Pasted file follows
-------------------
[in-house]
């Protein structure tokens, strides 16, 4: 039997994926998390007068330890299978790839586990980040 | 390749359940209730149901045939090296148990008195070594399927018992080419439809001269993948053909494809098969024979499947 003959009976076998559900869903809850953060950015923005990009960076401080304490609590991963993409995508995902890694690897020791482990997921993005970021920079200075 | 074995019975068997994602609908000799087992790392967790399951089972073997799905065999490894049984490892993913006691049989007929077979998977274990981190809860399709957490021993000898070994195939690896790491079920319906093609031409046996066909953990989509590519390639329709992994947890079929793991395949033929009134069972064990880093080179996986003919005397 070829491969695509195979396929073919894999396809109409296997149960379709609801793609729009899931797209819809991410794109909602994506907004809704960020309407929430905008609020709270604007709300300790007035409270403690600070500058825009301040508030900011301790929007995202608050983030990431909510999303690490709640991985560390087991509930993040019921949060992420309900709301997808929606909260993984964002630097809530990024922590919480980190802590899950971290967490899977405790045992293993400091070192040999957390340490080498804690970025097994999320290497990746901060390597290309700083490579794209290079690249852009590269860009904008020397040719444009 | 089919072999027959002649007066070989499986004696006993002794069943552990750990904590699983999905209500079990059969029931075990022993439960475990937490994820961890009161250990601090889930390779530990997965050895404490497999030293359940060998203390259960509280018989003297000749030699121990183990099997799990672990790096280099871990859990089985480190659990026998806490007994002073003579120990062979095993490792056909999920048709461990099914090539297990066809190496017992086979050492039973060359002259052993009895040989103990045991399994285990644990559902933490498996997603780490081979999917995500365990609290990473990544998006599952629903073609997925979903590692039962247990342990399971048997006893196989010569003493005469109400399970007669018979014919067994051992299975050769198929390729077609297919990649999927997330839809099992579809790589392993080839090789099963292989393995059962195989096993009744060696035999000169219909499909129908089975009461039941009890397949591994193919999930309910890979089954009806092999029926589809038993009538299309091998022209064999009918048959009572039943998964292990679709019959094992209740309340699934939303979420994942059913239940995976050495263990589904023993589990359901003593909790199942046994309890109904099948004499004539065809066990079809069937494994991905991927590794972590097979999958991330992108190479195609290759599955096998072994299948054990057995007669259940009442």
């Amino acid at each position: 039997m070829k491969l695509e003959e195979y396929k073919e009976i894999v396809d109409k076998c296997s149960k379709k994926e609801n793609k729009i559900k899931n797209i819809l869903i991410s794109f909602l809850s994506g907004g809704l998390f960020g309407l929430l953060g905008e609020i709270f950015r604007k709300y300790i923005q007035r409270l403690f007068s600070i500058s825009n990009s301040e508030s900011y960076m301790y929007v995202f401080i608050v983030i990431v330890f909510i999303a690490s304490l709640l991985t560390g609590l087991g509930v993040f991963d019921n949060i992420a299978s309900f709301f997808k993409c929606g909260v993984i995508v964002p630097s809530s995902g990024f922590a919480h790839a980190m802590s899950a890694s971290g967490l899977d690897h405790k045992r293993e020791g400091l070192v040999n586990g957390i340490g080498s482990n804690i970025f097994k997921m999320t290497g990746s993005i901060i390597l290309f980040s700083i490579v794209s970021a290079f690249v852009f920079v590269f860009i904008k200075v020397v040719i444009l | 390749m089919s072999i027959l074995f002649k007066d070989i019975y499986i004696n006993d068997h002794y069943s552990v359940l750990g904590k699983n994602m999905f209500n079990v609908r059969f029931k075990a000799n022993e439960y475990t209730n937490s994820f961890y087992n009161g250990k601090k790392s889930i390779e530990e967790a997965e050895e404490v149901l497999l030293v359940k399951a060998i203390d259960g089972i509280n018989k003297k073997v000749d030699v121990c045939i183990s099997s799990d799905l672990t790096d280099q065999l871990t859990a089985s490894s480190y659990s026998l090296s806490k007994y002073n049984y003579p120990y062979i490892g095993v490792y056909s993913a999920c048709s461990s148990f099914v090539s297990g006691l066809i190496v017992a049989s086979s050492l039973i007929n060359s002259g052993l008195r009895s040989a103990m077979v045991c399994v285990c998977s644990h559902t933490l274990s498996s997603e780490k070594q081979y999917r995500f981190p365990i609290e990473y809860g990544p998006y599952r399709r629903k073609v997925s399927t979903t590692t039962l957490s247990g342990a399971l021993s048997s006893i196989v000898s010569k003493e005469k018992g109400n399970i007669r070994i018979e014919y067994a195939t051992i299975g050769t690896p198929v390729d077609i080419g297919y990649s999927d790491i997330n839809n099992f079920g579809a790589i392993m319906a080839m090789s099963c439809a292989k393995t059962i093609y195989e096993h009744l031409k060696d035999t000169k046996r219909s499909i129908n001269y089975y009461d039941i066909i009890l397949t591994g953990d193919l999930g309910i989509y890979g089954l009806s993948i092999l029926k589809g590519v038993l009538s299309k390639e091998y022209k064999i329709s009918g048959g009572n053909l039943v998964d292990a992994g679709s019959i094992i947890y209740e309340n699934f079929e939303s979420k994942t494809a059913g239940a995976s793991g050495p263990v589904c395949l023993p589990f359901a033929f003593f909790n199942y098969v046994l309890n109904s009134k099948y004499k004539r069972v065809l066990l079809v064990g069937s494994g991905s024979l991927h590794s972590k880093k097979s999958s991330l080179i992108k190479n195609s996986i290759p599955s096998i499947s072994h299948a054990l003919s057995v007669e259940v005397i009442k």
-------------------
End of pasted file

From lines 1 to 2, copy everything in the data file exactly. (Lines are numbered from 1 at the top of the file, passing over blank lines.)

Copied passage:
[in-house]
């Protein structure tokens, strides 16, 4: 039997994926998390007068330890299978790839586990980040 | 390749359940209730149901045939090296148990008195070594399927018992080419439809001269993948053909494809098969024979499947 003959009976076998559900869903809850953060950015923005990009960076401080304490609590991963993409995508995902890694690897020791482990997921993005970021920079200075 | 074995019975068997994602609908000799087992790392967790399951089972073997799905065999490894049984490892993913006691049989007929077979998977274990981190809860399709957490021993000898070994195939690896790491079920319906093609031409046996066909953990989509590519390639329709992994947890079929793991395949033929009134069972064990880093080179996986003919005397 070829491969695509195979396929073919894999396809109409296997149960379709609801793609729009899931797209819809991410794109909602994506907004809704960020309407929430905008609020709270604007709300300790007035409270403690600070500058825009301040508030900011301790929007995202608050983030990431909510999303690490709640991985560390087991509930993040019921949060992420309900709301997808929606909260993984964002630097809530990024922590919480980190802590899950971290967490899977405790045992293993400091070192040999957390340490080498804690970025097994999320290497990746901060390597290309700083490579794209290079690249852009590269860009904008020397040719444009 | 089919072999027959002649007066070989499986004696006993002794069943552990750990904590699983999905209500079990059969029931075990022993439960475990937490994820961890009161250990601090889930390779530990997965050895404490497999030293359940060998203390259960509280018989003297000749030699121990183990099997799990672990790096280099871990859990089985480190659990026998806490007994002073003579120990062979095993490792056909999920048709461990099914090539297990066809190496017992086979050492039973060359002259052993009895040989103990045991399994285990644990559902933490498996997603780490081979999917995500365990609290990473990544998006599952629903073609997925979903590692039962247990342990399971048997006893196989010569003493005469109400399970007669018979014919067994051992299975050769198929390729077609297919990649999927997330839809099992579809790589392993080839090789099963292989393995059962195989096993009744060696035999000169219909499909129908089975009461039941009890397949591994193919999930309910890979089954009806092999029926589809038993009538299309091998022209064999009918048959009572039943998964292990679709019959094992209740309340699934939303979420994942059913239940995976050495263990589904023993589990359901003593909790199942046994309890109904099948004499004539065809066990079809069937494994991905991927590794972590097979999958991330992108190479195609290759599955096998072994299948054990057995007669259940009442």